Resurrection
PublisherMelville House Publishing
Date Published30 January 2014
 
 
ISBN-10161219270X
ISBN-13978-1612192703
Formatpaperback
Pages224
Price£ 9.99

Resurrection

by Wolf Haas (translated by Annie Janusch)

Former police inspector Simon Brenner investigates the deaths of two Americans on a ski lift, but after six months is still at a dead end.


Review

The Swiss resort town of Zell sounds an idyllic place to take a vacation and the discovery one winter morning of two Americans frozen to death on a ski lift comes as rather a shock. Police inspector Simon Brenner gets the job but makes little progress, and when his new boss becomes overly-critical, the 44-year-old Brenner resigns.

Locals are surprised, however, when Brenner re-appears in a new guise as an insurance investigator looking into the deaths. For several months he makes no progress, but eventually his apparently random research into the life of the people of the town throws up the first clues to the mystery.

Resurrection introduced Brenner to the public, and spawned a popular series in the German-speaking world. The style of the writing and the protagonist are equally idiosyncratic but both have a certain charm.

Brenner himself can hardly be said to have a method: he bumbles along accruing trivia, and makes lengthy detailed reports to his employers that can be summarised as ‘nothing to report.’ And when he eventually stumbles across a piece of evidence he is so unaccustomed to the sensation that it takes him a while to filter out the irrelevancies which continually interrupt his mental processes. When important facts come to light, however, we find that Brenner is quick to recognise the implications and solve the case.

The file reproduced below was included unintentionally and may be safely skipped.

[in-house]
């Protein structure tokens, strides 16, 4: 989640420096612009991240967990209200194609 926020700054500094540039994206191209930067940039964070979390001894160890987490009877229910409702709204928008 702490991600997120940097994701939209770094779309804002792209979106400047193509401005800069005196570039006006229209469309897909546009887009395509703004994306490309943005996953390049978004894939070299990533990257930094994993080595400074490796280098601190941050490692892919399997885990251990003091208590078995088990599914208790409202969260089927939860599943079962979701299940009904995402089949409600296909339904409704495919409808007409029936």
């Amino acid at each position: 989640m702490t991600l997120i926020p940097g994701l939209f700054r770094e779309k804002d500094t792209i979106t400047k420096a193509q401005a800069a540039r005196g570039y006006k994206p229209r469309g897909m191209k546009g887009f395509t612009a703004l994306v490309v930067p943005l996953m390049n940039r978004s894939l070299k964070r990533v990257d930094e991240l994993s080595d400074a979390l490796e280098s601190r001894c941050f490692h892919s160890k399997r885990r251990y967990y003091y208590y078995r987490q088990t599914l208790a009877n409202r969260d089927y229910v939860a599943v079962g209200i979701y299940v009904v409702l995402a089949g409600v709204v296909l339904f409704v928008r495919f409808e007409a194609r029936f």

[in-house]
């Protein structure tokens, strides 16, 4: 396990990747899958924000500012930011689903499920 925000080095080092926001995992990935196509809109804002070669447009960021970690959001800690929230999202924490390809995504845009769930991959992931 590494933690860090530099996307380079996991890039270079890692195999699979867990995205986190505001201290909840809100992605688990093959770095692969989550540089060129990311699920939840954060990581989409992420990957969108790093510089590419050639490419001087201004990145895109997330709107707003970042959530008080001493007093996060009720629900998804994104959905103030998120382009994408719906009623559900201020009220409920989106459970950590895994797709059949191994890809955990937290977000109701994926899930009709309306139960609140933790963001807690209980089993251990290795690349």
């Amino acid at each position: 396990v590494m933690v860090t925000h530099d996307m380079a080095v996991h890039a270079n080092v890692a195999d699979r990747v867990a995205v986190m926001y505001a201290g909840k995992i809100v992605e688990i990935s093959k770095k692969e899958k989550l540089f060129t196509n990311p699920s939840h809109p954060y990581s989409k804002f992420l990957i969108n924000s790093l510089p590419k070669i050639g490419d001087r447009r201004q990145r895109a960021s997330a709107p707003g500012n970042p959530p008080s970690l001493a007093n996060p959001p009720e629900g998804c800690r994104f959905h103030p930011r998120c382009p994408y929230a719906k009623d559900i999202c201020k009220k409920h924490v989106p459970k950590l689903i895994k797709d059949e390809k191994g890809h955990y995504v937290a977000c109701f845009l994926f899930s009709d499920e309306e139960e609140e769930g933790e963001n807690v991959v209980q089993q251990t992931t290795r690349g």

It is, however, the interruptions to linear thinking, and his frequent flights of fancy which make Brenner such an interesting character. The writing is also rather captivating, reading much as one would expect a verbal anecdote: short sentences, informal, lots of slang. The informal style extends to the use of tenses too, past tense slipping into present tense for particularly important interviews. Unorthodox as this sounds, only those who are very particular are likely to find it objectionable rather than strangely humorous as the story is related much as one would expect a shaggy-dog story told in a bar.

The irreverent attitude carries through into the picture conveyed of the parochial attitudes and behaviour of this small town, carrying a particular flavour. Amongst the personalities singled out for a mention is the local cab driver, who refuses to push his pink Chevrolet to more than 50kph, and the chief of the local fire department, who mixes up the names of the two petrol stations in town when a fire breaks out. All the wild variety of an isolated settlement is here, and amusingly told.

Brenner is enough of a character to build a series on, and so far there have been five, at least two of which are available in translation. There is a lot to like about Wolf Haas.

Reviewed 31 May 2014 by Chris Roberts